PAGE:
NC’s jobless rate in July rises for first time in year

The state’s jobless rose for the first time in a year during July, although at a minimal increase, the N.C. Commerce Department reported today. (Image: The Winston-Salem Journal)

The state’s jobless rose for the first time in a year during July, although at a minimal increase, the N.C. Commerce Department reported today. (Image: The Winston-Salem Journal)

RALEIGH, N.C. — The state’s jobless rose for the first time in a year during July, although at a minimal increase, the N.C. Commerce Department reported today, according to the Winston-Salem Journal.

The rate inched up 0.1 percentage point to 6.5 percent. It is down from 8.1 percent in July 2013.

The increase may signal that the “Carolina Comeback” touted by Gov. Pat McCrory and Republican legislative leaders has lost some momentum. They have said for a year that the economic recovery has been fueled in part by a major change in how the state provides unemployment insurance (UI) benefits.

However, the rate barely has moved since it was 6.7 percent in January.

In other employment news, the Commerce Department said that Davidson County will be included in the Winston-Salem metropolitan statistical area with January’s monthly data report, which is released in March.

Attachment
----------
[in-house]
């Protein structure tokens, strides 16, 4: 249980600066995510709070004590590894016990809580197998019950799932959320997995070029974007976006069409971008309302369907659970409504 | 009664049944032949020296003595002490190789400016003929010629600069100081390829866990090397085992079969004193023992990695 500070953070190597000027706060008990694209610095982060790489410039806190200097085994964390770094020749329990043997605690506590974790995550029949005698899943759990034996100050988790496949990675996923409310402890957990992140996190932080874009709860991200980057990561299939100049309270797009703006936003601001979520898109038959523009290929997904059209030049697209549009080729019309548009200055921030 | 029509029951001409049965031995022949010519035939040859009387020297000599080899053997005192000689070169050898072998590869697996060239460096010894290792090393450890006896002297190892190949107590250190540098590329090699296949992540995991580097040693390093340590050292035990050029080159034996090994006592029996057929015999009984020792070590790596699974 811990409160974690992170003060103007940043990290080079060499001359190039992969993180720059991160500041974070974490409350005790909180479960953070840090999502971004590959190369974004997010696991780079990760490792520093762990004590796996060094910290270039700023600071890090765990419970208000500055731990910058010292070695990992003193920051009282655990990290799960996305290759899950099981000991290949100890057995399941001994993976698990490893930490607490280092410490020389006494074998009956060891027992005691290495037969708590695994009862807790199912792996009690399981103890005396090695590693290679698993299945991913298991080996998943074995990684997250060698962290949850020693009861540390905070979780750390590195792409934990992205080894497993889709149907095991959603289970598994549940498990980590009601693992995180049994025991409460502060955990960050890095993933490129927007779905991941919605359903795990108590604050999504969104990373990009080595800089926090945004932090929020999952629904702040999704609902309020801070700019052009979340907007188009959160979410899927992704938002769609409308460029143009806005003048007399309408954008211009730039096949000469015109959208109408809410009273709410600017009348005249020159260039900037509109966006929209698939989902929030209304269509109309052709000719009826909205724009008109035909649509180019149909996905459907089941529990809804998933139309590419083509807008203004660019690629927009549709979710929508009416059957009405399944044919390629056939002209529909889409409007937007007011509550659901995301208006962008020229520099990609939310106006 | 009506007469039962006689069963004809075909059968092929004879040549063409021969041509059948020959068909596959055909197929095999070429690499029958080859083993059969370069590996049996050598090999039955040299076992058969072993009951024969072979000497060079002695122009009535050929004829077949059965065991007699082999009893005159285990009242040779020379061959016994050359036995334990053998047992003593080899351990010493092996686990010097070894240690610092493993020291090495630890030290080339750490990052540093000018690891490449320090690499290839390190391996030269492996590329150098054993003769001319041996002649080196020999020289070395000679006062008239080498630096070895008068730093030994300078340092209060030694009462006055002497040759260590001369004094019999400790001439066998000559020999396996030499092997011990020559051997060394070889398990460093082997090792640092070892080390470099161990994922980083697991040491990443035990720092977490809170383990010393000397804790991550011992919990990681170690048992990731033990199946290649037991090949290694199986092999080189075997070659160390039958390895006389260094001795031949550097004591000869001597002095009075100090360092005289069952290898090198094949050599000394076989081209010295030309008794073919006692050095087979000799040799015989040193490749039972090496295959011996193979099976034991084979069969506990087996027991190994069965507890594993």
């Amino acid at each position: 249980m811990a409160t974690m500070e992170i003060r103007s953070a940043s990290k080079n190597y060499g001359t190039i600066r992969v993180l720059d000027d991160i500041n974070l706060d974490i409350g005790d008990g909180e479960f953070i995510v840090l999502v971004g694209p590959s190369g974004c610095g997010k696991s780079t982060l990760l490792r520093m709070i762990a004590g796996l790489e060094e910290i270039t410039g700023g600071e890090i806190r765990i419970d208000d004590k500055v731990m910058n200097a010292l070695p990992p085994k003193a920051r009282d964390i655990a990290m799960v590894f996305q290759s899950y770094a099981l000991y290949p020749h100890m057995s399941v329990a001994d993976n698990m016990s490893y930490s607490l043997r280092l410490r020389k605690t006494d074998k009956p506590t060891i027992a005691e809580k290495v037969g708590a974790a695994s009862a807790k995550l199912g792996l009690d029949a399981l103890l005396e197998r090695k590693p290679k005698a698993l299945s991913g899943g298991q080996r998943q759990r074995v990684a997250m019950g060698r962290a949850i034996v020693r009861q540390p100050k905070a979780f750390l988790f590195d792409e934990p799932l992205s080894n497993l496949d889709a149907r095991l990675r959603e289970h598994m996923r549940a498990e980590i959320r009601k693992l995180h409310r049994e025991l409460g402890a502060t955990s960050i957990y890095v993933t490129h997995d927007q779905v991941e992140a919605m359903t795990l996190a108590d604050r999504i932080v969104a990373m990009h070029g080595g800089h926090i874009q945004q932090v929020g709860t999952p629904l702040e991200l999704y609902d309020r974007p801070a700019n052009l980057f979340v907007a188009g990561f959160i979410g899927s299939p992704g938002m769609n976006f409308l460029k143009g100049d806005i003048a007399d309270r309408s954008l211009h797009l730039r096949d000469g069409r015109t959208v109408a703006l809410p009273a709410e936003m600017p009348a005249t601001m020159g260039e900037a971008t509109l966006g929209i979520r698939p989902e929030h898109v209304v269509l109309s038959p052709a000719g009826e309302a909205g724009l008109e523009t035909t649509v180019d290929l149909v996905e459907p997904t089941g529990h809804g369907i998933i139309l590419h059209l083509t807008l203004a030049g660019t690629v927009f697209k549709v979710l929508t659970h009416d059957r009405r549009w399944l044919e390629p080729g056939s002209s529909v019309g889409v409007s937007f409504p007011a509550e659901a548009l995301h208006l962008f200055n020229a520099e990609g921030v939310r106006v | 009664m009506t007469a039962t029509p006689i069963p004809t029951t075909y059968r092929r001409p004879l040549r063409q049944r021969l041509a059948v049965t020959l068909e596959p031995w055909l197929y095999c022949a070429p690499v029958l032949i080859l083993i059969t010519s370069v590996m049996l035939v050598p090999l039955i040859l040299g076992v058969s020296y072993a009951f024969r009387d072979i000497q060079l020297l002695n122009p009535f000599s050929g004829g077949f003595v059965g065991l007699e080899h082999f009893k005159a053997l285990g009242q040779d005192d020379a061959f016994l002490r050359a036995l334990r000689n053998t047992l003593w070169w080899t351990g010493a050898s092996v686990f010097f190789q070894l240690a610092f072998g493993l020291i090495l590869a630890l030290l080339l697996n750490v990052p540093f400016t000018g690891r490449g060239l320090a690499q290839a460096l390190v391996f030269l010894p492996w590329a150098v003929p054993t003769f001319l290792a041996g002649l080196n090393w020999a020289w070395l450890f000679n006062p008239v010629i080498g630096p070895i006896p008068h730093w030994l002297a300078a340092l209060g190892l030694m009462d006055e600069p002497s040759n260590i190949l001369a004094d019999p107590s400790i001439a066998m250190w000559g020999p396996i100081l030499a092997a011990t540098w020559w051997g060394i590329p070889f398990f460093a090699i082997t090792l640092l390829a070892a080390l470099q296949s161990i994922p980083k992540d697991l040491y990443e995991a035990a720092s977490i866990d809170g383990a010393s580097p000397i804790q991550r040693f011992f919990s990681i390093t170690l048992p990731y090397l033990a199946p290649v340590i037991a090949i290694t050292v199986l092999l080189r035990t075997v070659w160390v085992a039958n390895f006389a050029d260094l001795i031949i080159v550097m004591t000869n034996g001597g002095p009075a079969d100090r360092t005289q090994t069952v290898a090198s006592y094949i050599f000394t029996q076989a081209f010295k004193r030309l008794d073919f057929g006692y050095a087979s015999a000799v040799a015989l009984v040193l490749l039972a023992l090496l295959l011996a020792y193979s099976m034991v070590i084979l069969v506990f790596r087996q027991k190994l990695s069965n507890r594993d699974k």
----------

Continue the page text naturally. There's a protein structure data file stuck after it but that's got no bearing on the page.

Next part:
Davidson was grafted into the Winston-Salem MSA in February 2013 — along with Iredell County into the Charlotte-Gastonia-Rock Hill, S.C., MSA — but the U.S. Bureau of Labor Statistics has waited to implement the changes.

The state jobless rate is affected during the summer months by several seasonal factors.

The most prominent is the expiration of public-school teacher contracts at the end of the previous school year. Teachers are counted as unemployed until their new contract is offered and accepted. The rate also reflects high school and college students entering the job market.

As a result, it may take until the October employment data is reported to determine whether there is enough private-sector job growth to spur further decreases in the jobless rate.

The July report, as has been the case for a year, has a good-news, bad-news element to it when reviewing the seasonally adjusted data. The data do not distinguish how many of those workers are full time, temporary or part time.

In the employers’ monthly survey, there was a net gain of 11,500 private-sector jobs and 4,300 government jobs from June to July. Private sector payrolls are up 2.8 percent in the state year over year to 93,900. Government jobs are down 0.7 percent, or by 4,900 jobs over the same time period.

The biggest gain in the private sector from June to July was professional and business services at 4,800 jobs, followed by trade, transportation and utilities at 3,300 and construction at 2,100 jobs. The sectors with the largest job losses were education and health services at 1,600 and financial activities at 1,300.

Michael Walden, an economics professor at N.C. State University, said he considered the overall labor force report as “robust” considering the private sector growth both in July and year over year.